Students pursuing the study of European culture during the Middle Ages often assume that their serious research will have to take place in European archives.

Saturday, November 21, 2015
Milton Seminar
Mary Nyquist
Please register by 10 am Friday, November 20

The paper title and description will be added later.

Coffee and refreshments will be served before the seminar.

Learn more about the speaker: Mary Nyquist, University of Toronto.

Friday, January 15, 2016 to Friday, March 18, 2016
Renaissance Graduate Programs
Rebecca Zorach, Thinking with Stones : Ten-week graduate seminar
Early application deadline: December 1, 2015

This seminar asks how it might change the study of early modern Europe’s material culture to organize our thinking around one particular type of matter: stone.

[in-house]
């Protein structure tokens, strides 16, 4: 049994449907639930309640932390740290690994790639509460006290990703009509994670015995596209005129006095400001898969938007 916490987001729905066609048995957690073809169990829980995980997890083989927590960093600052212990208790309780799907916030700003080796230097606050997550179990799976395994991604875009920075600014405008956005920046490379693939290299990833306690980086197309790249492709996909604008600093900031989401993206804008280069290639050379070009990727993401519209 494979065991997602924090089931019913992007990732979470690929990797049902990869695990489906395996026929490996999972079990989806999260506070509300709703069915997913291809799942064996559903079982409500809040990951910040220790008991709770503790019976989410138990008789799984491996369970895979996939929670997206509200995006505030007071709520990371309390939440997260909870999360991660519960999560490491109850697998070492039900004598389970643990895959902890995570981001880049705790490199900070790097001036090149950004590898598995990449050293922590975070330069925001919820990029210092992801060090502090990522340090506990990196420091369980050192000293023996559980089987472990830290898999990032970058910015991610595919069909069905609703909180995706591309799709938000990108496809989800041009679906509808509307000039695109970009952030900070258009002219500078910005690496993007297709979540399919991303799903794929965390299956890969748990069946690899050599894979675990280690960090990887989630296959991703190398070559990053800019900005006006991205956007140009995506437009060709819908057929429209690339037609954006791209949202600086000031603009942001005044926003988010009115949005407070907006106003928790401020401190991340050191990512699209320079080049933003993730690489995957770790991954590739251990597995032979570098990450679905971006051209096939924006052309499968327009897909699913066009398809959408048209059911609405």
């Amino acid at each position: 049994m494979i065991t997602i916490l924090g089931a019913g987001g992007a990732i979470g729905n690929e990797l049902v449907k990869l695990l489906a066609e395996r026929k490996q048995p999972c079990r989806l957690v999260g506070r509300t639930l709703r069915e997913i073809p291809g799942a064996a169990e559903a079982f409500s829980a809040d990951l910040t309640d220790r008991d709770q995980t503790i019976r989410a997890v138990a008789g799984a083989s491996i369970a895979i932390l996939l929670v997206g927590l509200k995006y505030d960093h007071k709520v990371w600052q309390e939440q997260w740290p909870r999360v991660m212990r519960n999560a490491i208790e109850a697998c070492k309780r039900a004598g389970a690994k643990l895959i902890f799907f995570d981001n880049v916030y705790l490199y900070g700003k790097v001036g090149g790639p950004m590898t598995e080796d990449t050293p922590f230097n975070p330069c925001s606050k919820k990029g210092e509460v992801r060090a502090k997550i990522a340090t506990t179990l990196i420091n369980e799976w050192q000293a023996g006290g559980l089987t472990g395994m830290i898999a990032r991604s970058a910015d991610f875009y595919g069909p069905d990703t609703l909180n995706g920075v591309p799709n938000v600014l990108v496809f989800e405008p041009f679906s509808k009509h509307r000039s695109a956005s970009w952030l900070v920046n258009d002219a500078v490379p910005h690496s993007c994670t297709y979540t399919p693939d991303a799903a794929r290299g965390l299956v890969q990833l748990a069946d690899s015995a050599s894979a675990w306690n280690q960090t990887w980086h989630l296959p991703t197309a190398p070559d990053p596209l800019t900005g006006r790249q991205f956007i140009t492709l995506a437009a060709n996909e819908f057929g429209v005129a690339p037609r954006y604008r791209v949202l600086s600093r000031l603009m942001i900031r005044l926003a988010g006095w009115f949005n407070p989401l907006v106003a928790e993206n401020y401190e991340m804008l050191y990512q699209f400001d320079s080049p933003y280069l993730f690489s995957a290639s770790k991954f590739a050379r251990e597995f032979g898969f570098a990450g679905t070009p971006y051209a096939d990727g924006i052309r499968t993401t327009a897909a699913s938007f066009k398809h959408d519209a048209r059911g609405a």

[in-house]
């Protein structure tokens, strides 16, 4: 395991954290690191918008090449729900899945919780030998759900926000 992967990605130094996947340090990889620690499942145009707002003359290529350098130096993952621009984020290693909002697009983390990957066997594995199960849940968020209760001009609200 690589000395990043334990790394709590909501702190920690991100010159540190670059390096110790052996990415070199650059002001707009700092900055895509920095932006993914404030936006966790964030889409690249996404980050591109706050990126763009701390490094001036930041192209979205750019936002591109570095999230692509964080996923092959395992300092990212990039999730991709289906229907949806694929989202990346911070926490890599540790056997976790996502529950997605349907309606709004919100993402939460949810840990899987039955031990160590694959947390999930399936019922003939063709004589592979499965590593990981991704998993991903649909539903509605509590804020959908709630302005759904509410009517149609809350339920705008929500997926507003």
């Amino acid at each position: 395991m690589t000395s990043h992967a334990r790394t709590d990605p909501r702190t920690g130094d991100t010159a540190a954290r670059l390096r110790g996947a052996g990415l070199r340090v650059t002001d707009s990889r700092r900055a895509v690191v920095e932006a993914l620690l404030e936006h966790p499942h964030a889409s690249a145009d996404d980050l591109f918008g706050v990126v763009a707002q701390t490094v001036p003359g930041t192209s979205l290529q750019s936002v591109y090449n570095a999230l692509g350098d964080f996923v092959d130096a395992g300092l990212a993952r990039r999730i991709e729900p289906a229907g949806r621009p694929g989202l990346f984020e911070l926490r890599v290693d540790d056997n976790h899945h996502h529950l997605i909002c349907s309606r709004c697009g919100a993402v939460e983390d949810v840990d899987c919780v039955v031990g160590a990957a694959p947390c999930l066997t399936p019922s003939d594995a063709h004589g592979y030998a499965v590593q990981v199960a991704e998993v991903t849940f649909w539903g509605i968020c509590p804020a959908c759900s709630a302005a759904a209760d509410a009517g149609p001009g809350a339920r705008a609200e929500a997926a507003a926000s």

Using theoretical reference points associated with the “new materialism” and ecocriticism, we will try to think from (or around) the position of stone, stones, and stoniness in a series of different ways:

Friday, February 26, 2016
Renaissance Graduate Programs
Poetry as Theology: New Theoretical Approaches to Dante : Research Methods Workshop for Early-Career Graduate Students
Application deadline: December 1

One recent approach to research on Dante emphasizes the use of poetry as a vehicle of religious discourse and even of theological revelation. Dante has a paradigmatic value for this topic that has widely influenced study throughout numerous subfields of literature and religion, intensely engaging a considerable variety of medieval and Renaissance writers—mystics and humanists alike.